With winter comes comfort food, the down side of the desire for warming rich flavours is time, usually the comfort comes from rich unctuous stews and slow cooks, sure you can cheat with a pressure cooker and little tricks, but it’s not quite the same. Thankfully there are a few dishes that really fulfil that winter rich dish feel and don’t take hours to prepare, there is risotto or other creamy rice dishes, always a crowd pleaser, or you can get really quick and indulgent with the dish pictured above, a simple pasta dish that packs a unctuous punch and is deep in flavour.
There are only a few ingredients in this dish, the main one being sausages, it’s important to spend that little bit extra and get good quality ones with high meat content, sausages shouldn’t be viewed as cheap or budget, unless we’re talking about cocktail wieners then I say cheaper the better. The sausage is also a good place to inject a bit of extra flavour into the dish, I used some good quality pork with fennel with great success, don’t be afraid to experiment.
Pasta is another quick way to change up the dish easily, my go to dried pasta for this is the little ears of orecchiette or shells of conchiglie, if I’m feeling particularly virtuous or ambitious for a throw together meal I’d make the orecchiette myself or make a batch of roasted rye cavatelli, but all and all dried pasta is good, it’s easy, and that’s what this is meant to be, a quick and easy throw together that packs a punch of flavour.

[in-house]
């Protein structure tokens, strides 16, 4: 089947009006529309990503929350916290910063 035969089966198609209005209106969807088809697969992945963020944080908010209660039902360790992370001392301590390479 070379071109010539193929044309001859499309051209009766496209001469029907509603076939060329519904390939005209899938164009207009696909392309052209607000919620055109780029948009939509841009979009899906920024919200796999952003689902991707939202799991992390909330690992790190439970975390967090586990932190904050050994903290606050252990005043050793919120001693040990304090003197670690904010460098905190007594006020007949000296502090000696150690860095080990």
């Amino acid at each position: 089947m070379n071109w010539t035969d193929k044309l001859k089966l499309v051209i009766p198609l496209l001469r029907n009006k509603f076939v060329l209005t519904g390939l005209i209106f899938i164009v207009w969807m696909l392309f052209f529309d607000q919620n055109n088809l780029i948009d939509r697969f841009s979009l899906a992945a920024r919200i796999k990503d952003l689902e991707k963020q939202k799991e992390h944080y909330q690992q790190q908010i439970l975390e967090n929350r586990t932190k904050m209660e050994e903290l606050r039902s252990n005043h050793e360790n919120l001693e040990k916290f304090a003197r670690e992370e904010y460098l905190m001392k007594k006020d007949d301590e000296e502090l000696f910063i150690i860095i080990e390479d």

3 Sausages, removed from casing.
Basil, handful of leaves sliced
Red onion, thinly sliced
Chilli flakes, optional
Get a pot of heavily salted water on the to boil, and I mean really get it salty, we want the pasta seasoned well. Cook the pasta according to the packet minus a minute.
Put a heavy based pan on a medium high heat, and break the sausage meat in to the pan while still heating, as the pan heats it will help release the fat from the force meat, leave it to brown, resist the temptation to stir, I like it to sit until it has a nice brown crust and then break it up.
When the meat is thoroughly browned, with crisp crunchy bits and is almost cooked add in the crushed garlic clove, and chilli flakes. When the garlic is cooked, lower the heat and add in a good splash of cream, about 150ml, add most of the basil and stir through. Let it cook for a couple of minutes. Taste and season with salt and pepper.